We have diverse photos from reader Tom MacPherson today. Tom’s captions and IDs are indented, and you can enlarge his photos by clicking on them.
Here are some pictures I took during a pre-pandemic trip to south-west Florida in February, 2020.
Anhinga (Anhinga anhinga). It made me think of a common loon in formal evening attire.
Burrowing Owl (Athene cunicularia). These owls are protected in Florida, which is why the burrows were roped off. I don’t know who installs the ropes and short perch, but they all have them. If they move onto your vacant lot, you can’t build until they willingly move out. However, apparently it is legal to dig a fancy burrow down the block on someone else’s vacant lot to entice them to move out. They seem habituated to humans wandering by. They don’t hide or leave, they just watch you carefully. They also gave me a fright a couple of times while I was out stargazing after dark, soundlessly gliding by three or four feet off the ground.
Black Skimmer (Rynchops niger). Notice the elongated lower half of the bill, used to feed while skimming low over the water.
Royal Tern (Thalasseus maximus). The Elegant Terns would gather in a group on the beach right beside a group of Black Skimmers, but the two groups never seemed to mingle.
Little blue heron (Egretta caerulea)
Cardinal airplant (Tillandsia fasciculate). This is an epiphyte, described in Wikipedia as “an organism that grows on the surface of a plant and derives its moisture and nutrients from the air, rain …. or from debris accumulating around it.”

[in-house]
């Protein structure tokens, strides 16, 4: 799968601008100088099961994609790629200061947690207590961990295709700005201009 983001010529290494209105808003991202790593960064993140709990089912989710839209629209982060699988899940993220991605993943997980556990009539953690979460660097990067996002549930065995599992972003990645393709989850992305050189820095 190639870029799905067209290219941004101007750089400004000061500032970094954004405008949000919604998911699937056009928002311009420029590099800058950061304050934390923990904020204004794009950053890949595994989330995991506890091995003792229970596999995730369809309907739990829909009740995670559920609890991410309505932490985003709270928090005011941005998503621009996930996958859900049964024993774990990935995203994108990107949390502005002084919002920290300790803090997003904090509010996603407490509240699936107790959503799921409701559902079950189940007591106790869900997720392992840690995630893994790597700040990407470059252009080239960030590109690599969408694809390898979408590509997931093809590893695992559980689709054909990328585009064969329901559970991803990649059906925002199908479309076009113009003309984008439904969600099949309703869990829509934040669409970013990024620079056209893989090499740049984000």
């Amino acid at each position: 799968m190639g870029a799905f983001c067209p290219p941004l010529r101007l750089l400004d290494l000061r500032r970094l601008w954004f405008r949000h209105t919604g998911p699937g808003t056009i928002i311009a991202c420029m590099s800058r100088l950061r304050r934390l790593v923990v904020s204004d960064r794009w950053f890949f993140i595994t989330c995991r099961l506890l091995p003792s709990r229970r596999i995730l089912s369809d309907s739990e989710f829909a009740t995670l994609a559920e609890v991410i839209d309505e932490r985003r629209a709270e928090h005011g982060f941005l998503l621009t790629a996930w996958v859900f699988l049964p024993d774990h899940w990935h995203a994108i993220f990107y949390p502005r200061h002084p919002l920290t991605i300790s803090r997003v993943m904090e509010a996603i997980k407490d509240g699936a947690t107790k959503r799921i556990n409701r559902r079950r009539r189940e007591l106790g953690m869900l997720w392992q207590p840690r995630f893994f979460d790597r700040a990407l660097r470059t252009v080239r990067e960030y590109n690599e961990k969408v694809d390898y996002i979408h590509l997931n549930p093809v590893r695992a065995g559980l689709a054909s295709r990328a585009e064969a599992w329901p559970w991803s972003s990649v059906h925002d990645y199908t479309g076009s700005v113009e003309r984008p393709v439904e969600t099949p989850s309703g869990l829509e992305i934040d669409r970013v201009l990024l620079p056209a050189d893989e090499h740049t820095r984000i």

Florida Strangler Fig (Ficus aurea). The Strangler Fig starts as an epiphyte, but once it gets a root down to the ground, it takes over, wrapping around the host tree and killing it before developing into a large tree itself.
Great Blue Heron (Ardea Herodias). This particular specimen of this famously patient species ran out of patience and started edging towards the center of the pond where a few small fish were splashing around. He better be careful. Bonus activity – spot the alligator!
Brown anole (Anolis sagrei). These little guys were all over the place, and tended to pose perfectly until I got a millimeter too close, and then they would dart off at warp speed and disappear. This is the final of about 20 pictures I took as I slowly crept closer. Digital photography is very freeing!